I went to look at a grey 2001 X-reg 2.0 Auto Classic SE (it's still on Autotrader). Seemingly abandoned out the back of the dealer along with a load of other down-at-heel looking cars, including three other tatty 75's, it obviously hadn't been used in yonks as the tax disc ran out in September 2012 and the tyres were well on the way towards pancakes. The car was unlocked but had no battery so was able to tell that interior was nice enough (apart from the detachable passenger electric window switch) but I think there is better out there. I'll keep an eye out for Longbridge early cars with the proper dash and report back.
 
#11
You don't think I haven't thought about the V8?! Especially since I first saw the supercharged one with 385hp.

No, I shall stick to the V6 version. I went to look at another one yesterday which is local to me. One owner with 47k on the clock and FSH, in theory a nice car. No evidence of cambelt change, signs of wetness down in the vee and some very challenging area of paintwork, especially round the door handles where it looks like some sort of tiger has been getting in and out. Is it so hard to grab a door handle without scuffing the paint? Tiny bits of rust coming through on the rear arches and sills too.

The search continues.
 
#12
The Rover 600 range seems to be both forgotten and under-rated . The one my friend had was mid-range but a really nice car .Probably not many left now
 

harveyp6

Well-Known Member
#13
DaveHerns said:
The Rover 600 range seems to be both forgotten and under-rated . The one my friend had was mid-range but a really nice car .Probably not many left now
There's at least two left, as Mrs H and I have one each. Plus I sold one to Vaultsman a few years back which I believe is still about although he no longer owns it.

Dreadful cars though.










(I don't want people knowing how good they are in case I fancy another one).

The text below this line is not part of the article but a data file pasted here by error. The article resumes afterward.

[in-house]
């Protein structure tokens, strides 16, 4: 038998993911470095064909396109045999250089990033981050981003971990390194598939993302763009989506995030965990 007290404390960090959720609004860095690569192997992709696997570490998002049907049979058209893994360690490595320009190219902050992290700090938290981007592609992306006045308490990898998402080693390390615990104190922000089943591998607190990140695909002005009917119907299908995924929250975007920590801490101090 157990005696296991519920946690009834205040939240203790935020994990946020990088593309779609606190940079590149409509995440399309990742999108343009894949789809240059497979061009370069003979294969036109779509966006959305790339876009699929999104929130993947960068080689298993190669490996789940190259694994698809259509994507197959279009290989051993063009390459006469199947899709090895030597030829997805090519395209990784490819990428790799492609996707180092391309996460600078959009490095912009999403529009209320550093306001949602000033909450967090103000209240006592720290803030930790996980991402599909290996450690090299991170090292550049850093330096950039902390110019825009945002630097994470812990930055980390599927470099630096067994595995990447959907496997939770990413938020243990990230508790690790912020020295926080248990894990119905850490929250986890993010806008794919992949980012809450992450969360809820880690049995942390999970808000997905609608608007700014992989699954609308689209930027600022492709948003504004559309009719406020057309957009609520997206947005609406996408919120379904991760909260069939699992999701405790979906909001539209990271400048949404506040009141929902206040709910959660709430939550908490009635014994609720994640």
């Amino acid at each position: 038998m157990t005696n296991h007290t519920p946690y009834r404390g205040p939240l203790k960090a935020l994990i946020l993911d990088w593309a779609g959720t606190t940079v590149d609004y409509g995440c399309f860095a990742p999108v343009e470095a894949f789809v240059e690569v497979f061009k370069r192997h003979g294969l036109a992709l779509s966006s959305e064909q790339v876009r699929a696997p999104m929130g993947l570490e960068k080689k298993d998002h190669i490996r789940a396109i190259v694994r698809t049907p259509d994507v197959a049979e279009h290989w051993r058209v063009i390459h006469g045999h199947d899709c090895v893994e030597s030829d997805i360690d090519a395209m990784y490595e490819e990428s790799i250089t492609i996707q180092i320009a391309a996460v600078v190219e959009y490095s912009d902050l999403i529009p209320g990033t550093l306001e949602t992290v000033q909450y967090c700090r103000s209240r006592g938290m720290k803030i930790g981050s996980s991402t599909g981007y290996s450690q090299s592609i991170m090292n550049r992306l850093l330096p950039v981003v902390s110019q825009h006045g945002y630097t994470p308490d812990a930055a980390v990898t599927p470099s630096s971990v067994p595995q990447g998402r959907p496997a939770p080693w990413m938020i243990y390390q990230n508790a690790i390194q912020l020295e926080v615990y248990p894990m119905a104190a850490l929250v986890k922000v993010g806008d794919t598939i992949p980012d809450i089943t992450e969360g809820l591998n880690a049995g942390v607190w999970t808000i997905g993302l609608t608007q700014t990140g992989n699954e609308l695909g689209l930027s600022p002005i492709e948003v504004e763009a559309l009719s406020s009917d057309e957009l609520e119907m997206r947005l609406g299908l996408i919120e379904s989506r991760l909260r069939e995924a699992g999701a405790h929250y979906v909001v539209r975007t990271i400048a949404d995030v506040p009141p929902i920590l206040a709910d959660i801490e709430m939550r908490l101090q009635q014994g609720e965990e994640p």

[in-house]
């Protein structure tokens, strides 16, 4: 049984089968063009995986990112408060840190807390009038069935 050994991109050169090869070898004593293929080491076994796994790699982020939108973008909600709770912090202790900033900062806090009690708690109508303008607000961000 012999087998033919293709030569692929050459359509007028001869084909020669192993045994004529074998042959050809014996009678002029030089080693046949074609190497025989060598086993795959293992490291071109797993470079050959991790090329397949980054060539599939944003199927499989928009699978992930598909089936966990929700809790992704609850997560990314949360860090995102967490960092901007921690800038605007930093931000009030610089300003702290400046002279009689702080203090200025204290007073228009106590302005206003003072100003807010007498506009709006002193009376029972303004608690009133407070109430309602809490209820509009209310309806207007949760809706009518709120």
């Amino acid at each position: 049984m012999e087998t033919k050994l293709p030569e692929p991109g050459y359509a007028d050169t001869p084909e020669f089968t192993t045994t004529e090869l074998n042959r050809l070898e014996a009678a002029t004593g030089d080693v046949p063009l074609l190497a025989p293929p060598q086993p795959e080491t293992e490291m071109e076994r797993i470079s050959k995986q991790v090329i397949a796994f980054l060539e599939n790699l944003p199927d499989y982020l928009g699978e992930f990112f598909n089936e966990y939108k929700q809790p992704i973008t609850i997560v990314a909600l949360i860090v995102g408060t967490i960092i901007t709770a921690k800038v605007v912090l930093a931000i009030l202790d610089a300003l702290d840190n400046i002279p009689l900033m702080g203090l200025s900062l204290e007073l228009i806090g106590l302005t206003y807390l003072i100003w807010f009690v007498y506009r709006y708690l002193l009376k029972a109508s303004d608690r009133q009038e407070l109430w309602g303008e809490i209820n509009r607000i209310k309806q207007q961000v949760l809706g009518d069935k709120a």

WarrenL

Active Member
#15
I loved my 75 Connoisseur 2.5 V6 auto. Had to pass it on due to lack of funds to maintain both it and Brown Rover (why, oh why! did I get married and have children?), but it is still in the family, so to speak. It even lives at my house so I get to drive it when I want to!

Based on sampling other forms of 75, and my own preferences, I wouldn't bother with anything other than the 2.5 V6, and even then the power is adequate rather than excessive, but it is a beautifully comfortable cruising machine. Over the course of 2 years Black Rover has proved to be as reliable as any other car I've owned or known intimately, with just the following required (bear in mind the car has now covered 176,000 kms):

- New lower front suspension bushes (the 75 chews these ones out by this sort of mileage).
- New rear shock absorbers.
- New battery.
- Replacement bonnet switch for the security system (caused by water getting in, thanks to some muppet who must have knocked the rubber gaitor off then never put it back on properly).

The car has otherwise performed faultlessly, and still feels solidly screwed together and tight to drive. Certain interior fittings are a little less than stellar quality, but for the most part that cabin is a wonderful place to sit in for long periods, and you will almost certainly experience water getting into the boot (but if you get that far any 75 nut will be able to help you sort that).

If you traded in a Toyonda Camcord you might find the 75 slightly fragile by comparison, but as a Rover man I doubt you'd regret the purchase of a good one.
 
#16
Just driven my first 2.5 V6 auto and now REALLY want one.

Not sure if I want this one yet though. See what you think: 2001 Cowley car in Club spec with heated leather seats with nice rad metallic paint. Showing 58k with history and a receipt for cambelts and thermostat in 2009. MoT until March. No rot on door bottoms or sills that I could see. Odd dampness in boot on left hand side (lights were dry and no sunroof - weird), broken-off passenger door mirror. Windows and lights work as does the fan when the demist button pressed. No rattling noises from top of engine and it restarts promptly when hot. Both keys.